We have entered into various amendments to the Credit Facility and the Letter of Credit Facility. These amendments have, among other things, (1) changed our amount available for borrowing under the Credit Facility from $35 million to a current borrowing base of $47 million, (2) adjusted the commitments under the Letter of Credit Facility to a current level of approximately $66.6 million, (3) increased the applicable margin with respect to each ABR loan or Eurodollar loan outstanding by a total of 2%, (4) amended certain provisions governing our swap agreements, (5) updated the fees on the letters of credit to 2% on a go-forward basis, (6) updated the “change in control” definition, (7) amended the definition of debt included in the calculation of the covenants, (8) changed the maturity date from December 24, 2013 to January 1, 2015 on the Credit Facility and to June 22, 2014 on the Letter of Credit Facility, (9) added affirmative covenants to be furnished on a weekly basis including updated cash flow projections, updated accounts payable and accounts receivable schedules, and daily production reports for the week, (10) added an affirmative covenant that we would receive certain specified capital contributions from Platinum Partners Black Elk Opportunities Fund LLC (“PPBE”) or entities designated by PPBE during the first quarter of 2013, (11) revised the definition of “Event of Default” to include non-compliance with new affirmative covenants and (12) restricted returns of capital to our unit holders or distributions of our property to our equity interest holders.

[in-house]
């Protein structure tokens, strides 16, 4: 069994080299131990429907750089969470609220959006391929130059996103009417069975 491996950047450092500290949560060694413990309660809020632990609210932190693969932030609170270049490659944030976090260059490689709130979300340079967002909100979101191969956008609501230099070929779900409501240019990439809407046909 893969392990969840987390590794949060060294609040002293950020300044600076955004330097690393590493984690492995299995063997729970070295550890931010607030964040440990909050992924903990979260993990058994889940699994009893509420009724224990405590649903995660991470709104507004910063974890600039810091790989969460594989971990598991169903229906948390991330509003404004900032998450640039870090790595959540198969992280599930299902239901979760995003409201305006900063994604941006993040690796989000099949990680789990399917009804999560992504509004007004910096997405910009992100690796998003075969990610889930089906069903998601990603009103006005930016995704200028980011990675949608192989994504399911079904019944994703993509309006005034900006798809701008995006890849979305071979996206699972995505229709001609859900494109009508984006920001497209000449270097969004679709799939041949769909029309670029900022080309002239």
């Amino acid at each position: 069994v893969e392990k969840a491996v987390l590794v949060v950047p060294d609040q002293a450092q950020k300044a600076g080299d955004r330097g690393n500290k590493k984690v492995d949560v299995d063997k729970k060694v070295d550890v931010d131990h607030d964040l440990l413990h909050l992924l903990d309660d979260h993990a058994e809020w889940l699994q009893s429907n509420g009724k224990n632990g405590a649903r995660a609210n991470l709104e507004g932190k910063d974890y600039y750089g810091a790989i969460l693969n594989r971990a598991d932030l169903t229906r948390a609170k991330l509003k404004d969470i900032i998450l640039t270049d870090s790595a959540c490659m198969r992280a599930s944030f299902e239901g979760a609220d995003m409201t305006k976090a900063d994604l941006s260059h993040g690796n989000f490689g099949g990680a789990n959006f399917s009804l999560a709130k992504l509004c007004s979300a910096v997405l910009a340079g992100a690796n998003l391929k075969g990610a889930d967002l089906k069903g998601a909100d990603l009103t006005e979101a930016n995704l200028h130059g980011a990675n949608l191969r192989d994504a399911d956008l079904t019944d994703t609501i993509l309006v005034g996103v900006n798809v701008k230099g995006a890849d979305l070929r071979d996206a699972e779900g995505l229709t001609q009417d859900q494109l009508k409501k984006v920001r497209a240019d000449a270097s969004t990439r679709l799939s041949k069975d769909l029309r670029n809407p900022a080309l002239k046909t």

On August 30, 2013, we entered into a Limited Waiver and Eleventh Amendment to our Credit Facility (the "Eleventh Amendment") to (1) obtain waivers related to our financial covenants for the third and fourth quarters of 2013, (2) extend the maturity date under the credit facility to January 1, 2015, (3) increase the Applicable Margin under the Credit Facility by one percent (for a total increase of two percent when combined with the one percent increase pursuant to the Eighth Amendment), (4) maintain the borrowing base at $25 million, subject to the right of Resource Value Group LLC to require the Administrative Agent to increase the borrowing base up to a maximum of $50 million and (5) waive our right and the right of the Lenders to request or obtain a borrowing base redetermination prior to the first scheduled redetermination date in 2014. The borrowing base under the Credit Facility was increased to $35 million on September 30, 2013 and as of that date we had $35 million outstanding. Subsequently, the borrowing base was increased to $47 million on October 15, 2013. As of November 14, 2013, we had $45 million drawn on the Credit Facility.
As of September 30, 2013, letters of credit in the aggregate amount of $96.6 million were outstanding under the Letter of Credit Facility. We had $35.0 million in borrowings under the Credit Facility. As of November 14, 2013, we had $2.0 million available for additional borrowings under the Credit Facility.
A commitment fee of 0.5% per annum is computed based on the unused borrowing base and paid quarterly. For each of the three and nine months ended September 30, 2013, we recognized $4,125 in commitment fees, which have been included in

11



“Interest expense” on the consolidated statements of operations. A letter of credit fee is computed based on the same applicable margin used to determine the interest rate to Eurodollar loans times the stated face amount of each letter of credit.
The Credit Facility is secured by mortgages on at least 80% of the total value of our proved oil and gas reserves. The borrowing base is re-determined semi-annually on or around April 1st and October 1st of each year.